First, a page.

True and gracious affections arise from “a new understanding of the excellent nature of God and His wonderful perfections, some new view of Christ in His spiritual excellencies and fullness.”  It “consists in ‘a cordial sense of the supreme beauty and sweetness of the holiness or moral perfection of divine things, together with all that discerning and knowledge of things of religion, that depends upon and flows from such a sense.’”  “God, who commanded the light to shine out of darkness, hath shined in our hearts, to give the light of the knowledge of the glory of God in the face of Jesus Christ” (2 Corinthians 4:6).
Spiritually to understand the Scripture is to have the eyes of the mind opened, to behold the wonderful spiritual excellency of the glorious things contained in the true meaning of it and that always were contained in it, ever since it was written; to behold the amiable and bright manifestations of the divine perfections, and of the excellency and sufficiency of Christ, and the excellency and suitableness of the way of salvation by Christ, and the spiritual glory of the precepts and promises of the Scripture, etc., which things are, and always were, in the Bible, and would have been seen before if it had not been for blindness.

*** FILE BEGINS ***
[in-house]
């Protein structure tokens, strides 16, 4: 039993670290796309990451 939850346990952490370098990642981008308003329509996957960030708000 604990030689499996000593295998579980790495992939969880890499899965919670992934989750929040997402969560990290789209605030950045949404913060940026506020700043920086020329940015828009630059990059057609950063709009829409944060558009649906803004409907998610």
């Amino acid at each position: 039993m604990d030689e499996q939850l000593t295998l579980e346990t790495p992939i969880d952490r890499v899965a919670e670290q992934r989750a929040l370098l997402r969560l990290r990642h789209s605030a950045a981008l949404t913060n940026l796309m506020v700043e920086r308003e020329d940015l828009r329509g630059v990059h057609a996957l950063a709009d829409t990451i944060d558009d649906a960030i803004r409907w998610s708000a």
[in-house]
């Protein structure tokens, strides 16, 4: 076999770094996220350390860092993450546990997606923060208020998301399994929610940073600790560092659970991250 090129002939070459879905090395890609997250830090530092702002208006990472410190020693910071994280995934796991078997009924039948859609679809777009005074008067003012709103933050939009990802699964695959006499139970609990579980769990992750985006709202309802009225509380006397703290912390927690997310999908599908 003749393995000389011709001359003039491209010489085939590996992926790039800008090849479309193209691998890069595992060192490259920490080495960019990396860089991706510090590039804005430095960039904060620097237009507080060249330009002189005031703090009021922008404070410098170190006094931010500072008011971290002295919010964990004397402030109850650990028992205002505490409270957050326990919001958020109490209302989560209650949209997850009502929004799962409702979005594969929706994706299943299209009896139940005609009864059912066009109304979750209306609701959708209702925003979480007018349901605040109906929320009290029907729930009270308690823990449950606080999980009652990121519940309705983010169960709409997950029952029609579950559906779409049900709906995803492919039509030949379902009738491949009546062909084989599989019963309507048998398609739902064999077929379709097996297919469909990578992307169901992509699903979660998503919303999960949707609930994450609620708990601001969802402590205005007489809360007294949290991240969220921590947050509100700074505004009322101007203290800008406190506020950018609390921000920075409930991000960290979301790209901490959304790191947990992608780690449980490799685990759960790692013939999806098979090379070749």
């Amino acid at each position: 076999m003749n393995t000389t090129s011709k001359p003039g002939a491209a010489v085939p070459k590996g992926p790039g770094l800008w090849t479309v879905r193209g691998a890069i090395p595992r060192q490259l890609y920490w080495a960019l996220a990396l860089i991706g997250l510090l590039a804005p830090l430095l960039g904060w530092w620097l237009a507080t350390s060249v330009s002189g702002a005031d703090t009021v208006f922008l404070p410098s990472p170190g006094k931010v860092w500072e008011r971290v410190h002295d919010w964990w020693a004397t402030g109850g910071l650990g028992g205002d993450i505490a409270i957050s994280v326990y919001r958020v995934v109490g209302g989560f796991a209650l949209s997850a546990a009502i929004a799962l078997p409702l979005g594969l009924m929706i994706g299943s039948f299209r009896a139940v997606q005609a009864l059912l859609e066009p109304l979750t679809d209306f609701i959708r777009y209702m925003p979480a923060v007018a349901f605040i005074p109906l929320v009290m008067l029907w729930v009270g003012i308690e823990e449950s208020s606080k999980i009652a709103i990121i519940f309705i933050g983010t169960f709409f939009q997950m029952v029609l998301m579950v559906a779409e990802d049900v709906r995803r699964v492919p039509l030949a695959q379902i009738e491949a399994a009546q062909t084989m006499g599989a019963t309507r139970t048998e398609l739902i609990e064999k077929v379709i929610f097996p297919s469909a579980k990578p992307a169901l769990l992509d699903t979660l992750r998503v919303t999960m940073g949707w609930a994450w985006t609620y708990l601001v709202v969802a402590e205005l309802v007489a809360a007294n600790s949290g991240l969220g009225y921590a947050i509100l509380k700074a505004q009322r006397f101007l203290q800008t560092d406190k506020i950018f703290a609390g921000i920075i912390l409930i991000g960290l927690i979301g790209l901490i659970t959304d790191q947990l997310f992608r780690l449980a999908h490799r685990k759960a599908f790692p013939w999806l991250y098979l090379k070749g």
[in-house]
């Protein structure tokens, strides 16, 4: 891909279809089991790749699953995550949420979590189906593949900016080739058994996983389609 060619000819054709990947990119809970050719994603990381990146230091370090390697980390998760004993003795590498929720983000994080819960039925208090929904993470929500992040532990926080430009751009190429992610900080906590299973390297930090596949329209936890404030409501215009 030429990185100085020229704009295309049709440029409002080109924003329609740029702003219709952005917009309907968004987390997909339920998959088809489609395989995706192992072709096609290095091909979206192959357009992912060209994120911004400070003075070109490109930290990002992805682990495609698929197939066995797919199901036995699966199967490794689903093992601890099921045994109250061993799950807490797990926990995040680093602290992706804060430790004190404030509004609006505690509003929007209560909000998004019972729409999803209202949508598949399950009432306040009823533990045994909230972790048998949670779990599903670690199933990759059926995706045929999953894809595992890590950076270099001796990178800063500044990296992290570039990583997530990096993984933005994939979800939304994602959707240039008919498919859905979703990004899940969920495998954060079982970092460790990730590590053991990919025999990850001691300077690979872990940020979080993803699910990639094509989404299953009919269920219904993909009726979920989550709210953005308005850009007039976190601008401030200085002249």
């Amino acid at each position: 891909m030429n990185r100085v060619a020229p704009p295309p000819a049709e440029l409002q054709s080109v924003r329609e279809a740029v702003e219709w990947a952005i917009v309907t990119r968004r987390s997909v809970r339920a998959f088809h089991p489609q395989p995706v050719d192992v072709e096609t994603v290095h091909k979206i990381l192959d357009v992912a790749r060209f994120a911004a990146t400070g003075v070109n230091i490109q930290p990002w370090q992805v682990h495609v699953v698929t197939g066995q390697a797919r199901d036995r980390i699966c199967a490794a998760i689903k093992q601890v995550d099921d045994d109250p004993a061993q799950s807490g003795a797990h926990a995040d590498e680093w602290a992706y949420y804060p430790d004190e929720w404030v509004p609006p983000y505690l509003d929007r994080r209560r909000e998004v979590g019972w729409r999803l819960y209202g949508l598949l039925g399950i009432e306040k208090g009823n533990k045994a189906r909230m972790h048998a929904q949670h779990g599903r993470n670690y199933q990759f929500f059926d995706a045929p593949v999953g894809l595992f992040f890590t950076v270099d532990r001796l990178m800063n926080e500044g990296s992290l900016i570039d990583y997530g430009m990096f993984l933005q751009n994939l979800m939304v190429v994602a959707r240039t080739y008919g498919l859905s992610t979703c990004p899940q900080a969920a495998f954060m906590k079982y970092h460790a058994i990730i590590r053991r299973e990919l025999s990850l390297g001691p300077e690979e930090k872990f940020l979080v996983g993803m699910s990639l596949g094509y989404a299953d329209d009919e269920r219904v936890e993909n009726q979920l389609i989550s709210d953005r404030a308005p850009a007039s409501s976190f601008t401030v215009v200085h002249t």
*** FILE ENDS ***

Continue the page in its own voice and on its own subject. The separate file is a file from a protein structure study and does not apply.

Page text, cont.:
By illumination we see in Scripture the beauty of the holiness of God and His works.
“The natural man receiveth not the things of the Spirit of God: for they are foolishness unto him: neither can he know them, because they are spiritually discerned” (1 Corinthians 2:14). He can read them, explain them, and write books about them, but cannot see the beauty of holiness contained in them.